A note from the Editor

Tick-tock. Tick-tock. Time is running out, and you’ve only presented half of your argument. Sweat begins to bead on your forehead as the graphite etches away at the paper, and you wonder if you’ve presented enough supporting detail to pass this time, and then, “Time is almost up. Please finish your thoughts.”
Writing proficiency exams may be completed, but the stress doesn’t end with turning in the papers. It may not even end with the results.

Walking through the halls of Dewey, I have heard student after student freak out about the exam; from whether this is their first time taking it to whether they are seniors and this could be the one requirement keeping them from graduating in May.

What does the writing proficiency exam really tell the college administration? Can one’s ability to write persuasively be accuarately decided from one test? And when out in the real world, is it realistic to believe that students will have to be able to memorize long lists of facts, rather than have their facts and research right in front of them while writing a persuasive letter or article?
With students required to pass two expository English courses in their college career, it would seem that professors should know whether or not their students can write with college-level proficiency without having to administer yet another timed exam.

While I realize that proficiency in writing is a Vermont State College graduation requirement, I think that there must be a better way to test students’ competency.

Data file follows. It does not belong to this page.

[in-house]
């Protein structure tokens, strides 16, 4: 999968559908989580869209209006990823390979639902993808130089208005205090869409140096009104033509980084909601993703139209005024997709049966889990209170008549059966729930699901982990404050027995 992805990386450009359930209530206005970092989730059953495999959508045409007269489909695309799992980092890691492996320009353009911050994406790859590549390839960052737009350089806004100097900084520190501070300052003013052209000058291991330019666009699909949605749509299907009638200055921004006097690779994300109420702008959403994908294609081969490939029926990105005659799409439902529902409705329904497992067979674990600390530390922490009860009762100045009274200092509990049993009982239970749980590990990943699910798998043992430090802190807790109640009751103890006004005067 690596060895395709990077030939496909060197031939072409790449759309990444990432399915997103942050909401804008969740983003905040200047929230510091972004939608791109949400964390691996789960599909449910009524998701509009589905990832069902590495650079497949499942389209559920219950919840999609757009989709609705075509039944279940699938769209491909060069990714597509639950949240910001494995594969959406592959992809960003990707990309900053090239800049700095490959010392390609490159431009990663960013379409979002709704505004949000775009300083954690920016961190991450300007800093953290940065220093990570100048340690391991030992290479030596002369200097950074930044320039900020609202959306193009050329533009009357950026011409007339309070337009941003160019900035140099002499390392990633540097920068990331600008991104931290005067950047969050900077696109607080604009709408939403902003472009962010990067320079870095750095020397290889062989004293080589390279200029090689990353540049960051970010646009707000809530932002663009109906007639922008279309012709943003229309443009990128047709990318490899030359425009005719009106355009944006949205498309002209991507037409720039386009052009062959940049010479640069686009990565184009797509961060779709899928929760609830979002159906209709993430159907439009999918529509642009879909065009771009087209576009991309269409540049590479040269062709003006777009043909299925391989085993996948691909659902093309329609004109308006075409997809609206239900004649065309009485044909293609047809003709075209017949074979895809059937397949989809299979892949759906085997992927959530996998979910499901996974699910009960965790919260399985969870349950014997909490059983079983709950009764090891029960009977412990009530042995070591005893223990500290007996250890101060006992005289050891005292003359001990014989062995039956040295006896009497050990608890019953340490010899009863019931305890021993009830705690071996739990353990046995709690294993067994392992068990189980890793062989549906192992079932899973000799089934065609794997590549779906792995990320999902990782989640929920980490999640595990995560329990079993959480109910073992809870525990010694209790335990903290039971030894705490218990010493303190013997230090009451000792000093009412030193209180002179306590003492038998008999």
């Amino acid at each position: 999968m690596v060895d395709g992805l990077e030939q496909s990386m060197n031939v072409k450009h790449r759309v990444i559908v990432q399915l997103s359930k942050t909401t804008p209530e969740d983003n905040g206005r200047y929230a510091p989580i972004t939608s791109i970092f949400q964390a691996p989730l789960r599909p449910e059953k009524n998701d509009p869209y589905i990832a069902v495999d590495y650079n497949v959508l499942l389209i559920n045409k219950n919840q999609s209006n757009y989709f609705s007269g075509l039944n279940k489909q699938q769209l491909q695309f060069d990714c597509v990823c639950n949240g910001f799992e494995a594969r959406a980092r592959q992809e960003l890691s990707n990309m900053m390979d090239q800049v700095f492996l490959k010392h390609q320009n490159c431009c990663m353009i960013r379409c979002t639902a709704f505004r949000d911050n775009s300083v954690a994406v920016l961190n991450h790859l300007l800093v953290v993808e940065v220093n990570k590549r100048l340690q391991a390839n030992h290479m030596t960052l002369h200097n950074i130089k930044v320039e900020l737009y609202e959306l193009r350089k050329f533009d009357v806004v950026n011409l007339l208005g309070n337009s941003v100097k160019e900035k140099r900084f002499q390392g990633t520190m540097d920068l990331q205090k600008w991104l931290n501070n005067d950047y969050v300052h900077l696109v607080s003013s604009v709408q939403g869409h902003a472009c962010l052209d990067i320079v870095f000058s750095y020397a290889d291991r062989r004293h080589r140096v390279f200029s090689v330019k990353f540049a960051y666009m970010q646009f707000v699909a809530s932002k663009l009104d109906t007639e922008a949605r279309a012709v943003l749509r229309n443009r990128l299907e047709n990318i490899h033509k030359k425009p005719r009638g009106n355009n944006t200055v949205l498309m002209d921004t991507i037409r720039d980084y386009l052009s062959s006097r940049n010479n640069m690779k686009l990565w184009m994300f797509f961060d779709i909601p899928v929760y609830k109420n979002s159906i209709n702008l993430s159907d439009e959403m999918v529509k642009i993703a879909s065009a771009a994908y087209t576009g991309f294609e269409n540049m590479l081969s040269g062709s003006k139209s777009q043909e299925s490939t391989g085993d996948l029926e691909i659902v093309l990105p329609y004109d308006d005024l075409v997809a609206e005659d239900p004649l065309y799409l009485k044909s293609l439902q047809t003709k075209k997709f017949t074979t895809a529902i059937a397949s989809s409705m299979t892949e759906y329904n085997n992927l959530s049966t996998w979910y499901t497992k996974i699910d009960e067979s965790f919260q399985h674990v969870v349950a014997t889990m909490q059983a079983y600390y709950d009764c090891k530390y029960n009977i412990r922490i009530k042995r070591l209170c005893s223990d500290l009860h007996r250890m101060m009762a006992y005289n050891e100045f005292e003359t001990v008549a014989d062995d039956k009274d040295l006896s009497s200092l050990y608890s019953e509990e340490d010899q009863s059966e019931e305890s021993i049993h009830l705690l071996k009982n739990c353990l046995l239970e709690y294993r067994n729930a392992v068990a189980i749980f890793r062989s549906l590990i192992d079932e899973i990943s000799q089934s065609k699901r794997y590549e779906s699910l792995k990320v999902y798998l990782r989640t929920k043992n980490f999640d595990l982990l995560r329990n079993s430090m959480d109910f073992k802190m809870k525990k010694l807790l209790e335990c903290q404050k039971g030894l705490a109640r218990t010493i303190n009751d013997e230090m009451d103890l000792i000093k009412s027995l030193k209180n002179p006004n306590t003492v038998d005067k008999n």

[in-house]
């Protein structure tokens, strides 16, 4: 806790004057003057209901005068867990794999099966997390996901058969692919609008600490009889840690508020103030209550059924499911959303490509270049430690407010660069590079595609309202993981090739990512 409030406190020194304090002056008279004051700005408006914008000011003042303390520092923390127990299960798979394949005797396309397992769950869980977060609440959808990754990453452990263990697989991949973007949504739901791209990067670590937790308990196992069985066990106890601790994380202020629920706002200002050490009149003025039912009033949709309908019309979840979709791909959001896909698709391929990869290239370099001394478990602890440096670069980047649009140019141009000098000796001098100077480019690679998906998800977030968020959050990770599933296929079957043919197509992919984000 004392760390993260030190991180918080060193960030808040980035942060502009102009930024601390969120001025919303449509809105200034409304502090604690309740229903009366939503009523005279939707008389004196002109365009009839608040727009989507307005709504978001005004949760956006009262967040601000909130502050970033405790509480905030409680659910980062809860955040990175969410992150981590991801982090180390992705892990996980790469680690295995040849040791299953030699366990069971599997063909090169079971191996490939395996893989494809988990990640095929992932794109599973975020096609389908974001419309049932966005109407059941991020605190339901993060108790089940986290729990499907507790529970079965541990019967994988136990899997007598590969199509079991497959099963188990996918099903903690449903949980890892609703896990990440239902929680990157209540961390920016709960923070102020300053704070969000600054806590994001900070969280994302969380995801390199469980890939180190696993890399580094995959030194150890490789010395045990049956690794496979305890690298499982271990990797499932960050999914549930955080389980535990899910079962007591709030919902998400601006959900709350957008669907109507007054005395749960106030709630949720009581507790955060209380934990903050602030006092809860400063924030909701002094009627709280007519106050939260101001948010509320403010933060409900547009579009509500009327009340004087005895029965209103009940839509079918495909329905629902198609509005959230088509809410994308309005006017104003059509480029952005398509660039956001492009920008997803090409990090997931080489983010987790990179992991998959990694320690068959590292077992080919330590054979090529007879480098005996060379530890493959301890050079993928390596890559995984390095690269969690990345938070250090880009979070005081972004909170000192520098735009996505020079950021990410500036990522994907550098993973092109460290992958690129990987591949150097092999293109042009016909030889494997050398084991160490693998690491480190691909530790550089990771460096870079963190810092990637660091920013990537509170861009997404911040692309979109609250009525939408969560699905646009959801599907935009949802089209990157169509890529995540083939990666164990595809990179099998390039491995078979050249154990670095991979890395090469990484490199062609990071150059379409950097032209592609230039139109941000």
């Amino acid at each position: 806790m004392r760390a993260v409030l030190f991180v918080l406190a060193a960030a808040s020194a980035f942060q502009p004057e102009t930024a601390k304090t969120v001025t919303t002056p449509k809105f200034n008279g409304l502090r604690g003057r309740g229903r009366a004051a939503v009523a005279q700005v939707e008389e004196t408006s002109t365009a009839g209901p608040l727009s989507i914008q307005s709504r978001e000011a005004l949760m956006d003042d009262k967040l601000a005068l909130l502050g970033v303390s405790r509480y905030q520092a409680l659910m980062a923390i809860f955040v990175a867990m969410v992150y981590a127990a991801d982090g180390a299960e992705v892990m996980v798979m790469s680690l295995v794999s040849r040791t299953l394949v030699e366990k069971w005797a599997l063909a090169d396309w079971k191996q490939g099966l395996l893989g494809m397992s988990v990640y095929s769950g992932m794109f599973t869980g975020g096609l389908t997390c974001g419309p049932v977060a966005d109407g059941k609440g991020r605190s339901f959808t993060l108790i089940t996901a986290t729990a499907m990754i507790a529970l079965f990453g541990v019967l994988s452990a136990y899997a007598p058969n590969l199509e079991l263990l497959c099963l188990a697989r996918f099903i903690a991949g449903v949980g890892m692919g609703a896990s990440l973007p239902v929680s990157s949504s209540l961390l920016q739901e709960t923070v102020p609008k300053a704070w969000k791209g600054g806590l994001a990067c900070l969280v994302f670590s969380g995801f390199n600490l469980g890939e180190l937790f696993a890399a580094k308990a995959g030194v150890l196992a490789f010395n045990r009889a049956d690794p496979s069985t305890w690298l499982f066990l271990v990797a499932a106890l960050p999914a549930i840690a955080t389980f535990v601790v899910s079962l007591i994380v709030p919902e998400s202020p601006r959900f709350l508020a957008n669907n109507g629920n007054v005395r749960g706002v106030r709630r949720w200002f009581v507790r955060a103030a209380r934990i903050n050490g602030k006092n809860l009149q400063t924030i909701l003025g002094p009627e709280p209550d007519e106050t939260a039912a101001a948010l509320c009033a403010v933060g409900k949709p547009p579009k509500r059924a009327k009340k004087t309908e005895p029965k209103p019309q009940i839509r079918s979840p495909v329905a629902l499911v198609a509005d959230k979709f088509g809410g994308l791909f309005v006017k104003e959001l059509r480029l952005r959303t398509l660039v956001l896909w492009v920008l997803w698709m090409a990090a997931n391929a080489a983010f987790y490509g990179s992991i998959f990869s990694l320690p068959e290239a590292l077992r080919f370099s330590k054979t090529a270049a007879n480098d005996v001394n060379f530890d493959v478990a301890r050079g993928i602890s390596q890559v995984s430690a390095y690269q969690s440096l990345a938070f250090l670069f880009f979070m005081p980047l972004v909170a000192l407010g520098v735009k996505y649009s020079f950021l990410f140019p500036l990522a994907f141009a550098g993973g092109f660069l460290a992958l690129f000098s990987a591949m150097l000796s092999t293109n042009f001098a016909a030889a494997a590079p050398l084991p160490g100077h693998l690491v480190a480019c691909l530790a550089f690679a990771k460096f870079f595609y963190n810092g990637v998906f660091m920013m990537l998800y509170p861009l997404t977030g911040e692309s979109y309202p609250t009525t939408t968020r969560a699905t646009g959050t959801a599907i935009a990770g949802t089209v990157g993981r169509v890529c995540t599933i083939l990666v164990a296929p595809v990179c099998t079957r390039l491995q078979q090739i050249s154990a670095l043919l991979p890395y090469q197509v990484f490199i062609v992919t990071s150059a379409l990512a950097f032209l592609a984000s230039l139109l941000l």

Maybe submission of a writing portfolio collected from the English classes that students are required to take would be more apt, or simply a refining of the nature of the questions being asked.

What really needs to happen is an evaluation of how students are being tested on their writing proficiency, and whether a better method can be established.

The way students are assessed on the VSC graduation standards is different across the state college system anyway, so why not change it at JSC, as long as the standard is still met?

Measuring competence at a single point in time, with a single essay, provides little insight into how students obtained the skill set and information required to pass, and I don’t think it illustrates a clear picture of how well students actually write.

-Kayla Friedrich, Editor-in-Chief